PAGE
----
Case Study: The Willows at Ramapo Rehabilitation and Nursing Center (June 2018)

Patients Age: 86
Admission Date: 5/30/18
Admitted From: Helen Hayes Hospital
Discharge Date: 7/2/18
Discharged To: Home
Length of Stay: 34 Days
Reason for Stay: Pleural Effusion, Hypertension, and Chronic obstructive Pulmonary Disease
How did this patient hear about Ramapo Manor? His brother lives in the area and would be easier to visit.

Details of Experience:

Joe is an 86-year-old male who was admitted to Nyack Hospital with a diagnosis of acute respiratory failure on April 3rd, 2018. He was discharged from Nyack and transferred to Helen Hayes Hospital for acute rehabilitation; afterwards, he was admitted to The Willows at Ramapo for continued therapy. Joe came to The Willows with a diagnosis of pleural effusion, hypertension, AFib, migraines, and chronic obstructive pulmonary disease. In addition, he was on continued oxygen and was constantly being monitored. Upon his arrival to our community he was evaluated by physical, occupational, and respiratory therapists. Based on his prior levels, and current condition, a plan for his treatment was formulated and goals were set for his therapy program.

Joe has had a long journey to get to where he is today. When he first arrived, he was on continuous oxygen with chronic shortness of breath when he would exercise or do any kind of activity. He constantly needed breaks while he was exercising, and he was only able to walk 20 feet. He needed assistance with dressing and the morning routine. During the time he was at The Willows, Joe was being frequently drained for his pleural effusion. He was making excellent progress day to day and week to week with all disciplines of therapy. He eventually was able to be weaned off the supplemental oxygen. Unfortunately, the drainage totals were not improving as hoped. As the totals of his drainage increased, the frequency of the draining sessions also increased.

All attempts were made to improve his condition, but the fluid overload caused a strain on all of his systems. Subsequently, his outcomes with therapy started to decrease and made it difficult for him to achieve his full potential and goals. Joe also had to go back to using supplemental oxygen continuously again. Medical interventions were stepped up and adjustments were made to keep up with his fluid overload. Eventually, Joe’s condition started gradually improving once again. As the outputs from the pleural effusion decreased, Joe’s physical condition improved, and his therapy sessions were starting to improve, and we were beginning to see positive outcomes again. We were able to wean him back off the supplemental oxygen for good as Joe’s respiratory status improved. Joe has not only improved since his setback, but he surpassed his levels prior. He was able to do over 300 feet with ambulation with little to no effect on his respiratory or physical status. His exercise tolerance and length of sustainable activity with a break also increased greatly. Joe was able to self-propel himself around in his wheelchair without assistance which gave him a greater sense of independence. Joe was pleased and grateful for his recovery and all the hard work that was put into him from the entire team at The Willows.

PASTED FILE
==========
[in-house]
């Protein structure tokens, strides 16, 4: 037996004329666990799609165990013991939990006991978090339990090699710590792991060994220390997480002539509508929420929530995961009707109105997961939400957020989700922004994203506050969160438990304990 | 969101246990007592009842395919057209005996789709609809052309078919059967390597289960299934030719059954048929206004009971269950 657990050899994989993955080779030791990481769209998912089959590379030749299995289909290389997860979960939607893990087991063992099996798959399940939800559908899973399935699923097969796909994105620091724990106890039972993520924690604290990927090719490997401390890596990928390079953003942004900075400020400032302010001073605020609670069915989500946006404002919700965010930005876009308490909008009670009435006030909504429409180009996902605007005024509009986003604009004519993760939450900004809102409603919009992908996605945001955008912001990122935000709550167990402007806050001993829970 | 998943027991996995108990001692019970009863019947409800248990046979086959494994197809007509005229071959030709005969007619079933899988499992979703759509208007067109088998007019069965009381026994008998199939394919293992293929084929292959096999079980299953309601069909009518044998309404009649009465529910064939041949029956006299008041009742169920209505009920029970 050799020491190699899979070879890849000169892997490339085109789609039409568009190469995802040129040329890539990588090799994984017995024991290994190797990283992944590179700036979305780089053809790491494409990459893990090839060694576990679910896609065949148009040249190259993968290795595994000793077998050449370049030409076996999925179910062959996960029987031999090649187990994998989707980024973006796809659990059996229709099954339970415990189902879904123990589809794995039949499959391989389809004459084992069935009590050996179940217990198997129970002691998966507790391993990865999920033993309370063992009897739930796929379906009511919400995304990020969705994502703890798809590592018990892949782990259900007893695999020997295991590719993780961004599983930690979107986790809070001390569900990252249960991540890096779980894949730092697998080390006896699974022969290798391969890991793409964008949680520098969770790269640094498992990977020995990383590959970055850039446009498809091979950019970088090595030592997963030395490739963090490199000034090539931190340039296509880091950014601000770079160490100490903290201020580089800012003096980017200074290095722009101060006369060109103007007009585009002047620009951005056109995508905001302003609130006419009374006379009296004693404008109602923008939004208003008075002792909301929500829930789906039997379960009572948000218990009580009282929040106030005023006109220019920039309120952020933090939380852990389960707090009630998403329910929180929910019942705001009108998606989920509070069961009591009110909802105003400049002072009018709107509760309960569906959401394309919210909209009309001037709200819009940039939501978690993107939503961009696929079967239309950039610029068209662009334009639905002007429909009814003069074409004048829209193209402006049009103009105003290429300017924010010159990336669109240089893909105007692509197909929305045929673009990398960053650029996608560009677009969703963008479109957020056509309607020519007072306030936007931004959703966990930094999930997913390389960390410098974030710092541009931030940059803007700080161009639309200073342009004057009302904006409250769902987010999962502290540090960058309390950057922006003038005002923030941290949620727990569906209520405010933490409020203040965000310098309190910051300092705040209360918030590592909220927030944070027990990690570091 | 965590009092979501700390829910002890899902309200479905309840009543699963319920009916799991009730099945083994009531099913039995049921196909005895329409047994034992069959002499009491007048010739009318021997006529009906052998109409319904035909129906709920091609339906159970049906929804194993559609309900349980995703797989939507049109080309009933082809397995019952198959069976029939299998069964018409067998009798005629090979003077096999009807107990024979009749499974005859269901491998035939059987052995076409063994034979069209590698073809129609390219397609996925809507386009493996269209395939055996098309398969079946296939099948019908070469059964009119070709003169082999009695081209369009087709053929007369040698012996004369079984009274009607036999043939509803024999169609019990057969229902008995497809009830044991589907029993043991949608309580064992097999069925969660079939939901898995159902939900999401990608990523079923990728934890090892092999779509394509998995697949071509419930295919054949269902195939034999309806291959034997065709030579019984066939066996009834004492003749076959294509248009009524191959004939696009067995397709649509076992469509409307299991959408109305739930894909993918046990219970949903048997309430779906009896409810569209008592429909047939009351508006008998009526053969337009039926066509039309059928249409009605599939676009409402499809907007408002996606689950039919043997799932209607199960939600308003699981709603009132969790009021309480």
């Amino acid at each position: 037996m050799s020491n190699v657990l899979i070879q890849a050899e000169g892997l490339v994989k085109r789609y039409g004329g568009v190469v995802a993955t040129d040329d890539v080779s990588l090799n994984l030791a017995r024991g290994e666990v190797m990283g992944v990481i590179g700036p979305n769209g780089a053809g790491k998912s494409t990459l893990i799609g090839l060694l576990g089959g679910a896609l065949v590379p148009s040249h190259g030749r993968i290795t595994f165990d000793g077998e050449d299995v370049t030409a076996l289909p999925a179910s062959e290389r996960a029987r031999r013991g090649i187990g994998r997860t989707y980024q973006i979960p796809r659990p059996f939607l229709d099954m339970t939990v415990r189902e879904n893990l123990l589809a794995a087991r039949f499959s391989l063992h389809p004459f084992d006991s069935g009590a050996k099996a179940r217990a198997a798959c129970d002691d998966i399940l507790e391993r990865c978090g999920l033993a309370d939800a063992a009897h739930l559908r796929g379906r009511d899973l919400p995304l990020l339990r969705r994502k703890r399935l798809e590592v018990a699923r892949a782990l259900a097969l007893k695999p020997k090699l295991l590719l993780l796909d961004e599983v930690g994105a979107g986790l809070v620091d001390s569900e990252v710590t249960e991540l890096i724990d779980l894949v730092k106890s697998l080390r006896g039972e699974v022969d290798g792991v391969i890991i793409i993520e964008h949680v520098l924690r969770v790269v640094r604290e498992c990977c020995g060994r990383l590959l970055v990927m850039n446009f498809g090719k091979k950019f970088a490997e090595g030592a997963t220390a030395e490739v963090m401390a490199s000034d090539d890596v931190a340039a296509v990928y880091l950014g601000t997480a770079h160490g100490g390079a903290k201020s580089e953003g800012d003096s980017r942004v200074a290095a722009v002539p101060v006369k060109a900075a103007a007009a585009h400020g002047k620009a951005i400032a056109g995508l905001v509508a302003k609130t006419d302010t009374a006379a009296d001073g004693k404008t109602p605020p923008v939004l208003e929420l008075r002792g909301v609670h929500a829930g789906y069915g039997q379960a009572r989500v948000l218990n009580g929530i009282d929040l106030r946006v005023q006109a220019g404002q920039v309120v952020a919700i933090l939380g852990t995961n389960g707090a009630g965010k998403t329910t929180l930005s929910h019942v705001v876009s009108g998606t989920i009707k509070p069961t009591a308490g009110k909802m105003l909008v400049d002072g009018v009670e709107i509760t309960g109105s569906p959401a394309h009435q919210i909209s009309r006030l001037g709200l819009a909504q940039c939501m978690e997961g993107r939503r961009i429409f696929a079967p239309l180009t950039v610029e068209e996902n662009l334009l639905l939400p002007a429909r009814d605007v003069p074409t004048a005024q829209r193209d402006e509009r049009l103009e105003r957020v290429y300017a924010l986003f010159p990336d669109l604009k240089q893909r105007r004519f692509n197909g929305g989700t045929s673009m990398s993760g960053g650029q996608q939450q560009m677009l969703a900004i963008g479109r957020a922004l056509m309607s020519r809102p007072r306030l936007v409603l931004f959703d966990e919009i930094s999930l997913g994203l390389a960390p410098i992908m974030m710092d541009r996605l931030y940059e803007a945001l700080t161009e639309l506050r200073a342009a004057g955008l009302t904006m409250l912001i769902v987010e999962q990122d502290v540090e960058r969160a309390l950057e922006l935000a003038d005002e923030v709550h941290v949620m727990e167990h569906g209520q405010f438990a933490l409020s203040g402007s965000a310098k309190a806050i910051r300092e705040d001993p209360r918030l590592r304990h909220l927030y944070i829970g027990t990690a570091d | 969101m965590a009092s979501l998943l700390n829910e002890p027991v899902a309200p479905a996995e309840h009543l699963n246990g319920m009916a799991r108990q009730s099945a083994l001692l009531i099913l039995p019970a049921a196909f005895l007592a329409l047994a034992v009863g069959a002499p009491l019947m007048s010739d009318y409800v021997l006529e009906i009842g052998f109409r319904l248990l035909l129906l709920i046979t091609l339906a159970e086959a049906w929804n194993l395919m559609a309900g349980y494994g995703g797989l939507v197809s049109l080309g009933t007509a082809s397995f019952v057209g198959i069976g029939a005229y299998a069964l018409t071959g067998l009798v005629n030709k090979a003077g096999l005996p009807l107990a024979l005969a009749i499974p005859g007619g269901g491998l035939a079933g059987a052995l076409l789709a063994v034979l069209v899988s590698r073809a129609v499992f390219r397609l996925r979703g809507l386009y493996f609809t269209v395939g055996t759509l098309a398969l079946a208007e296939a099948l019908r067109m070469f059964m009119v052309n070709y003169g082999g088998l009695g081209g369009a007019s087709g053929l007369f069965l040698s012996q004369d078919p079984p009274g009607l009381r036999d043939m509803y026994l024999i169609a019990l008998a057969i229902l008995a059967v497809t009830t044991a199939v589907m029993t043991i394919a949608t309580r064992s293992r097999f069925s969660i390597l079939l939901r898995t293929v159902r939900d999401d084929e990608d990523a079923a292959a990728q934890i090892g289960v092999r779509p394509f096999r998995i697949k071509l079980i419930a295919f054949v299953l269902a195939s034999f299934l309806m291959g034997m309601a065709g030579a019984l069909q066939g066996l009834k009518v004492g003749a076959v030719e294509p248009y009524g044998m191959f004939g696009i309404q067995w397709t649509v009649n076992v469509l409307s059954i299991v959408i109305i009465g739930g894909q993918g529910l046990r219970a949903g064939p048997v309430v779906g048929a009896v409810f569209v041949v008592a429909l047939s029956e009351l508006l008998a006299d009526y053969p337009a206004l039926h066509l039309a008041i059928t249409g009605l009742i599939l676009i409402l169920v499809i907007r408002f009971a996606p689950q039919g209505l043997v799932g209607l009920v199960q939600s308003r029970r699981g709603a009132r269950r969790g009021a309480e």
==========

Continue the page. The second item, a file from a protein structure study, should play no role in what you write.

Joe was a patient who didn’t let setbacks get in the way of his recovery and his goal of returning home. He was very humble about his recovery and continuously gave credit to all that helped him here at The Willows, without taking credit for his own hard work. Joe’s return home will be a happy and healthy one. We all wish him a safe return home.